October 06, 2014

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8:46 PM | Solite Excavation: Day 9
We are at a point with the excavation where we are making steady progress in collecting the insect bed each week. With a crew of 2 volunteers and 5 VMNH staff, we collected another ~5 cubic feet of insect bed and made good progress … Continue reading →
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7:29 PM | Iowa’s Enigmatic “Horse Collars”
I love museum collections. They are truly wondrous places that document the curiosities of nature as well as …
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2:00 PM | Pumpkin Booby-traps!
National Blog Posting Month – September 2014 – Crunch Prompt – Pumpkin spiced flavoured everything: can’t get enough OR enough already! —— Oh pumpkin spice, how I love thee! Really. I simply adore pumpkin spice. So you’d think this time … Continue reading →
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3:02 AM | Stink Bug – Chapter 38
I sat facing the door, expecting it to open again at any moment. The grey had left rather suddenly. Maybe it would be back. V’x was still cooing quietly. I twisted to see her sitting outside of the cage. W’x’tl … Continue reading →
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2:36 AM | Coal Mine Cephalopod Fossil
This fossil is somewhat rare because it was found at a depth of 60-250 meters underground. The fossil was situated above the coal seam so it might be from the Pennsylvanian Period (late Carboniferous). It was found in Webster County Kentucky USA. The mines there are part of the Eastern Interior Basin. The formations found there are Sturgis, Carbondale, and Tradewater. The limestone layers are 
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1:05 AM | Random Scene Sunday
“Seth!” Rott’s voice echoed through the dark cavern. “Seth! Are you all right?” Daggers of pain swept through his body as Seth tried to draw a breath. He inhaled dust and coughed. The pain was sharp. All he managed was … Continue reading →

October 05, 2014

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2:19 PM | Here’s that sheep-skull multiview you ordered
Remember I picked up those three sheep skulls (and some other bones, including a complete neck) from a shallow pit in a field near where we live? Here is first first of the skulls, cleaned up and photographed in orthogonal views. It’s interesting to compare it to the pig skull from way back: Sheep and […]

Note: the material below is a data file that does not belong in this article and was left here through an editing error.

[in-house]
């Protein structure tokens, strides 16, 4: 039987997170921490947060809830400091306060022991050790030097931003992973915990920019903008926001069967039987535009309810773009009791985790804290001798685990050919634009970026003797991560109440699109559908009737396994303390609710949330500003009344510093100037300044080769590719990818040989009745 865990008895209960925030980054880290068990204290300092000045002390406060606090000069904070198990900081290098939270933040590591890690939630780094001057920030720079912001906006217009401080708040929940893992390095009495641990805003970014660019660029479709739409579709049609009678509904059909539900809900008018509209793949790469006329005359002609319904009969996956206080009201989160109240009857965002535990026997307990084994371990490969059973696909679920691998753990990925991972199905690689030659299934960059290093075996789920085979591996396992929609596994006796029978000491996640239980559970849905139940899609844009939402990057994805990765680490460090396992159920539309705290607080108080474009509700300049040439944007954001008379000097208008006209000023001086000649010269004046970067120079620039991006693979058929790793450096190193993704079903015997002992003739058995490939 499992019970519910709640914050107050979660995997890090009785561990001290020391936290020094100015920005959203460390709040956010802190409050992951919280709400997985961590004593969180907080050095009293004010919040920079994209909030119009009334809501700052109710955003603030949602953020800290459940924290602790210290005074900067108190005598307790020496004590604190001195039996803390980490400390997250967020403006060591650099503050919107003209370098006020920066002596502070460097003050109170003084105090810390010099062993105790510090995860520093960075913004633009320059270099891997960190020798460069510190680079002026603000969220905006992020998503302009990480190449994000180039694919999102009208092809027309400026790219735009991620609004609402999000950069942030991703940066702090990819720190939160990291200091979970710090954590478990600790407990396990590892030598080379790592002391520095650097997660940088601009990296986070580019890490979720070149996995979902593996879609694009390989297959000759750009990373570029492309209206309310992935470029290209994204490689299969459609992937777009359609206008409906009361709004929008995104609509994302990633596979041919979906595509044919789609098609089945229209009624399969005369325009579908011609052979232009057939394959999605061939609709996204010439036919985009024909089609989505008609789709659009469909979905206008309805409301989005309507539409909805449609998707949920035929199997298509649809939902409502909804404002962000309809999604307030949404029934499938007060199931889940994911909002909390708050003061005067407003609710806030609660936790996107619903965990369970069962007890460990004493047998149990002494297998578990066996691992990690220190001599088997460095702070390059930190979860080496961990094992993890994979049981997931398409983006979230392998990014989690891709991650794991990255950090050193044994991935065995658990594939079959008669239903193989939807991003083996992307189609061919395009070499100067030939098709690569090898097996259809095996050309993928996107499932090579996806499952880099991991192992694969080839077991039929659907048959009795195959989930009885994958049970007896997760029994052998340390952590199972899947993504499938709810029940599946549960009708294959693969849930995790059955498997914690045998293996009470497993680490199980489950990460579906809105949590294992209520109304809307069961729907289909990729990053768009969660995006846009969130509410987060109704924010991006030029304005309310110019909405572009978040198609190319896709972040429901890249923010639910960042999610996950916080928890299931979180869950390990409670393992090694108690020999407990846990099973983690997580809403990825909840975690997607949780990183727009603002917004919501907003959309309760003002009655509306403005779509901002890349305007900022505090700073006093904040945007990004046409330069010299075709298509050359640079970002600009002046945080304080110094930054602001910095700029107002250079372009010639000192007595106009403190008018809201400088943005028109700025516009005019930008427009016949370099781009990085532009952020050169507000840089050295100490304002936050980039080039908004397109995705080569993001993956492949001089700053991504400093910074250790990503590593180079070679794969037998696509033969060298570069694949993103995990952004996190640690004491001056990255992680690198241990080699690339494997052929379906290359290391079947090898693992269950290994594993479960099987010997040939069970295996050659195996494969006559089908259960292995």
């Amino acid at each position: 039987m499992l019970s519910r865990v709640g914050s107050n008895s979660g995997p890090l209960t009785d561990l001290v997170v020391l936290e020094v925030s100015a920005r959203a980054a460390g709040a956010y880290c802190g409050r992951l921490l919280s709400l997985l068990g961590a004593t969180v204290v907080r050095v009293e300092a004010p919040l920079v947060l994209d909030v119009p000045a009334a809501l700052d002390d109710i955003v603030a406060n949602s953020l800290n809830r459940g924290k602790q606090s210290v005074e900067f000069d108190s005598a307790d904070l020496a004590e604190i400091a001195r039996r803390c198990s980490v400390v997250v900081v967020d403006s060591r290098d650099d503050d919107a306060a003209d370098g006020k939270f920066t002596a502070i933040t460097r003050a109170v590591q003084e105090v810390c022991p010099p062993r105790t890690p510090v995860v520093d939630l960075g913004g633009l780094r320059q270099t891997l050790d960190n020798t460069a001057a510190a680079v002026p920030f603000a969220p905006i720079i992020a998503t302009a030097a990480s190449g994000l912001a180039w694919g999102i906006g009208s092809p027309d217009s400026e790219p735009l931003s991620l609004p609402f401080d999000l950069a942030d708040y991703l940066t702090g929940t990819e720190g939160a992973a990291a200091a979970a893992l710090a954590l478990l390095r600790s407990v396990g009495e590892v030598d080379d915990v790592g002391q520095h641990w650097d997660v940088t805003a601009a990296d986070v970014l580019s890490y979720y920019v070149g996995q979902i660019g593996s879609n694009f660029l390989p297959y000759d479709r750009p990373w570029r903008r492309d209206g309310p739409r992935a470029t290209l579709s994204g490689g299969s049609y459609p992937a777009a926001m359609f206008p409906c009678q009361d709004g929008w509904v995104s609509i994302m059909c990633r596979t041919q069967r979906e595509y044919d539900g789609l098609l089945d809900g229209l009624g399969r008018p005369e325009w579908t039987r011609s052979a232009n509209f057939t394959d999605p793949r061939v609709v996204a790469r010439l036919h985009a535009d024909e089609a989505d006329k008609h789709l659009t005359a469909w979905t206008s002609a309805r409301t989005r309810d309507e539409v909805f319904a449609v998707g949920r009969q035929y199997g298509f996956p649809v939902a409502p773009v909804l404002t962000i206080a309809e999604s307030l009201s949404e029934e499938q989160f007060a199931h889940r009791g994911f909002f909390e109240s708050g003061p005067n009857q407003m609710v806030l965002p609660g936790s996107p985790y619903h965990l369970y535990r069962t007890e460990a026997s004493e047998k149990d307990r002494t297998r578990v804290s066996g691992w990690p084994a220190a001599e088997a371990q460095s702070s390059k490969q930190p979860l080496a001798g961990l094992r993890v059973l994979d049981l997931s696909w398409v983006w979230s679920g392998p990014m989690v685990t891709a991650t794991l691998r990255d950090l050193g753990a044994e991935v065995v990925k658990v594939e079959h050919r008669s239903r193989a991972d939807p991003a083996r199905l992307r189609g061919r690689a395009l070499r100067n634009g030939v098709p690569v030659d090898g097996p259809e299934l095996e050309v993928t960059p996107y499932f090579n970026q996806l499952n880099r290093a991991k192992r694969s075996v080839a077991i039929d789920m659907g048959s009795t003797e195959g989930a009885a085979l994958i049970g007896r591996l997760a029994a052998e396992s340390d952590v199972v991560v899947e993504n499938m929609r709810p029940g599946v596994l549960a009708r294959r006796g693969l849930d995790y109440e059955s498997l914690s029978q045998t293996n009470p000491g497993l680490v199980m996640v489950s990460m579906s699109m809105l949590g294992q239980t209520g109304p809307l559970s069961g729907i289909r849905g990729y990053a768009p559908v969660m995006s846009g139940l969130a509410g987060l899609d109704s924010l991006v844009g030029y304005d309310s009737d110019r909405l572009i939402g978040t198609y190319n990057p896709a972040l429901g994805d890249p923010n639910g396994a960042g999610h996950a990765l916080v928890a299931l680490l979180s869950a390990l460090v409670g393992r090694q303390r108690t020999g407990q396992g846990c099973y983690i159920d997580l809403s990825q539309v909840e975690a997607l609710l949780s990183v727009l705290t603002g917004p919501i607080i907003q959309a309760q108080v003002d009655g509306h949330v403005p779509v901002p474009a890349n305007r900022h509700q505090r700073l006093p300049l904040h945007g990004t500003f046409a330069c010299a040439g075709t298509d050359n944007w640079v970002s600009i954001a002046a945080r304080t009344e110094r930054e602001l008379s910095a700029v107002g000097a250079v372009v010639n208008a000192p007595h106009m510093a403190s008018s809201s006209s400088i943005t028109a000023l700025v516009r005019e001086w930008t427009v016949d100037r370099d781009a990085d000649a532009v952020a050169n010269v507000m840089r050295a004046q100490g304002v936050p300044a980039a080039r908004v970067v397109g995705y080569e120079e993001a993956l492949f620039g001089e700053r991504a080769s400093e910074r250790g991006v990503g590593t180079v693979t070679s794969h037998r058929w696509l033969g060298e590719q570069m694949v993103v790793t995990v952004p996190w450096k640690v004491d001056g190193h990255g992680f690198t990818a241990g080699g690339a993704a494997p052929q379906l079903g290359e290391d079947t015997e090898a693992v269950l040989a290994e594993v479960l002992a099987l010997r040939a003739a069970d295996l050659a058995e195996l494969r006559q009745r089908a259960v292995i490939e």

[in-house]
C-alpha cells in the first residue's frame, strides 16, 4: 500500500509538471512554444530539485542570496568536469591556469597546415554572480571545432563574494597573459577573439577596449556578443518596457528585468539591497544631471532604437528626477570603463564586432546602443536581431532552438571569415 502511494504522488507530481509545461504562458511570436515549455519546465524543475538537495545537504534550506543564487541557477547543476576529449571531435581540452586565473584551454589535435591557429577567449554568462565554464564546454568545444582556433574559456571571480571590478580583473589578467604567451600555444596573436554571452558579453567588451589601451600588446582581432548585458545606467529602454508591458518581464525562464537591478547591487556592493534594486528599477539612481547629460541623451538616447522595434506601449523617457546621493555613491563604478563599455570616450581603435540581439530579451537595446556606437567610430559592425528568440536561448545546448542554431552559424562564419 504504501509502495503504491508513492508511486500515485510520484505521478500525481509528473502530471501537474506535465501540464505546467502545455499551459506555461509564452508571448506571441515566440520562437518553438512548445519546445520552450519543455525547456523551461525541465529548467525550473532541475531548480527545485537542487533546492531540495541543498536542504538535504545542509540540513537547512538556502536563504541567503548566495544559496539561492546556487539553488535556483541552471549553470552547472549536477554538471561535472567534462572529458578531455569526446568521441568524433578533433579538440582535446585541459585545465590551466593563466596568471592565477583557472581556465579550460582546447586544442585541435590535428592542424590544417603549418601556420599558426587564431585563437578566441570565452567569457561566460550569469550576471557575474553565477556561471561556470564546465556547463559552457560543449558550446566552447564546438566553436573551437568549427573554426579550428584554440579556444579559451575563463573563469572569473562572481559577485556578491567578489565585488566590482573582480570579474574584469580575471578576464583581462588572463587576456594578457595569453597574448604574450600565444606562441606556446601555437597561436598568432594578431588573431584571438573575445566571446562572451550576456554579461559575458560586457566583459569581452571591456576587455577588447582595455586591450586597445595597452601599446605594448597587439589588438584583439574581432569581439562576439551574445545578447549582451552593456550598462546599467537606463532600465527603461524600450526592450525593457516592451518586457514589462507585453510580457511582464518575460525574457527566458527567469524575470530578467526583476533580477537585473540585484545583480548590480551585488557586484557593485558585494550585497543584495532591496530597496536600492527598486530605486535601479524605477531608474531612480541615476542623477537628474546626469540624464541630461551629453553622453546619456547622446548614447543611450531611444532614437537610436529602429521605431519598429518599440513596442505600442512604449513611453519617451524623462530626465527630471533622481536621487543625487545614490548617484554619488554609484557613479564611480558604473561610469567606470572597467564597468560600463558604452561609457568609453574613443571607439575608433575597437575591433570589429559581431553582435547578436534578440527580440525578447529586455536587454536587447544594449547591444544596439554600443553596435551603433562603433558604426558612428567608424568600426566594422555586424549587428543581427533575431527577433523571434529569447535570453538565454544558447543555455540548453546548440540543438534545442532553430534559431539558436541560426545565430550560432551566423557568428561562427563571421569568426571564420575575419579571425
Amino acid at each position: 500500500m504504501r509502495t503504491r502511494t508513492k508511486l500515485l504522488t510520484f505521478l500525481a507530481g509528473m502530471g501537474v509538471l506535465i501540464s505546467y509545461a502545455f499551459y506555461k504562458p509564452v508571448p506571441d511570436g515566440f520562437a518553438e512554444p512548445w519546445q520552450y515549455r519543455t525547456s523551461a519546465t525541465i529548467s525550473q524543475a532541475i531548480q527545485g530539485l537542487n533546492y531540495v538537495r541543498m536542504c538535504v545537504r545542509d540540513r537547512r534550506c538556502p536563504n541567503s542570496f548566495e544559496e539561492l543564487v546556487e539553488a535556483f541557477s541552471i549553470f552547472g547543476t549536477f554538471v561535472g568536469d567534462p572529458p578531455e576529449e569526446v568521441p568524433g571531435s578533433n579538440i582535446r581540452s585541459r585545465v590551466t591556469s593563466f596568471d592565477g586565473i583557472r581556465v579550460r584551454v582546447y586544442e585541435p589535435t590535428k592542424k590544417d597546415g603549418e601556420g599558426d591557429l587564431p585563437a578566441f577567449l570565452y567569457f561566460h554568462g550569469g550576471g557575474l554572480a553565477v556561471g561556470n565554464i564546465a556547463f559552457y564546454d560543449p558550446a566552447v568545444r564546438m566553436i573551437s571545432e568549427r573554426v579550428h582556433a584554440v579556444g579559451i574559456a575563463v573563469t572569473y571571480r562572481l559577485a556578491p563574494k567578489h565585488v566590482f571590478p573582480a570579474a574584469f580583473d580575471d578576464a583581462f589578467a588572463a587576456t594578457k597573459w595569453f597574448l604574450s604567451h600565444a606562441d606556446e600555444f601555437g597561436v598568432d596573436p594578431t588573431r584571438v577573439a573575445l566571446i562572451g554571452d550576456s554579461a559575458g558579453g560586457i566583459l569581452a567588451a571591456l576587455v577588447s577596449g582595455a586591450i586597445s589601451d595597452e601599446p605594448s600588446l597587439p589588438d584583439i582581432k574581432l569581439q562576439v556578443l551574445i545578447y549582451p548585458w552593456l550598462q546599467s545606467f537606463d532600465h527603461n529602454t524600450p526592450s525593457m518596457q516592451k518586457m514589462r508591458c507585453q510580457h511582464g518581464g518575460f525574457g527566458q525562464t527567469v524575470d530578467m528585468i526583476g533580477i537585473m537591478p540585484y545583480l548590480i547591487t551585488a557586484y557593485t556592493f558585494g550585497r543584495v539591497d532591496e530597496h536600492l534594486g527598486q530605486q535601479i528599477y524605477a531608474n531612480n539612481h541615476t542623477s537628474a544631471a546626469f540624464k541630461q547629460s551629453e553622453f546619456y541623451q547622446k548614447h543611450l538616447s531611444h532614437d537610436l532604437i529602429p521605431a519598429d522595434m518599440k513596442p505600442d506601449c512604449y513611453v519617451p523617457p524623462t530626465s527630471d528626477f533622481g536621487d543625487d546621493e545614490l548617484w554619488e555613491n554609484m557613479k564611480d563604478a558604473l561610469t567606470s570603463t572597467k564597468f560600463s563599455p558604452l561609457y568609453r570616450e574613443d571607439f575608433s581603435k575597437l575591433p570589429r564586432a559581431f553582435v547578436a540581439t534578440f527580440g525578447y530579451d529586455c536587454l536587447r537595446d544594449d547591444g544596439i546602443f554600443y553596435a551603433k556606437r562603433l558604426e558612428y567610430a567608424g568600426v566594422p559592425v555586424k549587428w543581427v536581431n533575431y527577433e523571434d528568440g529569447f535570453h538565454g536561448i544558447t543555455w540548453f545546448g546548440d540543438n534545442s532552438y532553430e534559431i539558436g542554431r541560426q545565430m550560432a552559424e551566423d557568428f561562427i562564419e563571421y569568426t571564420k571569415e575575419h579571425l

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1:30 AM | Cnemidium Sponge Fossil
The image shown is of a Cnemidium pertuscum Reuss sponge fossil at the Museo di Paleontologia at Sapienza University of Rome Italy. Animals like this existed at the time of the Upper Cretaceous Period (Cenomanian). The fossil was found in Bilin, Bohemia, Czech Republic. Image taken in June 2014.

October 04, 2014

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1:30 AM | Scytalia laevis Fossil
The picture shown is of a Scytalia laevis sponge fossil at the Museo di Paleontologia at Sapienza University of Rome Italy. Creatures like this existed at the time of the Upper Cretaceous Period (Campanian). The fossil was found in Nettlingen, Hannover, Germany. Image taken in June 2014. Another German specimen can be seen at this fossil web site: http://www.thefossilforum.com/index.php?/

October 03, 2014

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7:03 PM | Fossil Friday: SOVA Career Expo – Youth Expo
During the last two days, the Ray and I represented the VMNH at the SOVA Career Expo for Youth in Chatham, VA. The Career Expo was an opportunity for us to share with middle schoolers and high schoolers the variety of work … Continue reading →